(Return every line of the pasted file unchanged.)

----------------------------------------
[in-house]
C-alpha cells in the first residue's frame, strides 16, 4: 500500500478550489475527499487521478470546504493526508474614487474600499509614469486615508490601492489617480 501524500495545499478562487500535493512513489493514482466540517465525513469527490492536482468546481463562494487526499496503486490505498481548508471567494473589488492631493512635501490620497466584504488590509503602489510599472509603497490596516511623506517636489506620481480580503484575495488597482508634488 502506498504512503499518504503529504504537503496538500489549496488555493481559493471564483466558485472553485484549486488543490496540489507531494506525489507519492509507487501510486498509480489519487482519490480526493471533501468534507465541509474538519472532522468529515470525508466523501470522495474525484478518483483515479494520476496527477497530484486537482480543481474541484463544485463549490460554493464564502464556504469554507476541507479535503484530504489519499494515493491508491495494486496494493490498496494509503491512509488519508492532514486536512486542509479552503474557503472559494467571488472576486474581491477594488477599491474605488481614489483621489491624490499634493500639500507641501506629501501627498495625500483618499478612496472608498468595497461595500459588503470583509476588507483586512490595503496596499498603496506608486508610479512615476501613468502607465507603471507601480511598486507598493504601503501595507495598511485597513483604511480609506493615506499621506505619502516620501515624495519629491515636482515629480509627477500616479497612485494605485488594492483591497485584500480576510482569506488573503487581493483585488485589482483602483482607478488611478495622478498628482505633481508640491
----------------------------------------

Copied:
[in-house]
C-alpha cells in the first residue's frame, strides 16, 4: 500500500478550489475527499487521478470546504493526508474614487474600499509614469486615508490601492489617480 501524500495545499478562487500535493512513489493514482466540517465525513469527490492536482468546481463562494487526499496503486490505498481548508471567494473589488492631493512635501490620497466584504488590509503602489510599472509603497490596516511623506517636489506620481480580503484575495488597482508634488 502506498504512503499518504503529504504537503496538500489549496488555493481559493471564483466558485472553485484549486488543490496540489507531494506525489507519492509507487501510486498509480489519487482519490480526493471533501468534507465541509474538519472532522468529515470525508466523501470522495474525484478518483483515479494520476496527477497530484486537482480543481474541484463544485463549490460554493464564502464556504469554507476541507479535503484530504489519499494515493491508491495494486496494493490498496494509503491512509488519508492532514486536512486542509479552503474557503472559494467571488472576486474581491477594488477599491474605488481614489483621489491624490499634493500639500507641501506629501501627498495625500483618499478612496472608498468595497461595500459588503470583509476588507483586512490595503496596499498603496506608486508610479512615476501613468502607465507603471507601480511598486507598493504601503501595507495598511485597513483604511480609506493615506499621506505619502516620501515624495519629491515636482515629480509627477500616479497612485494605485488594492483591497485584500480576510482569506488573503487581493483585488485589482483602483482607478488611478495622478498628482505633481508640491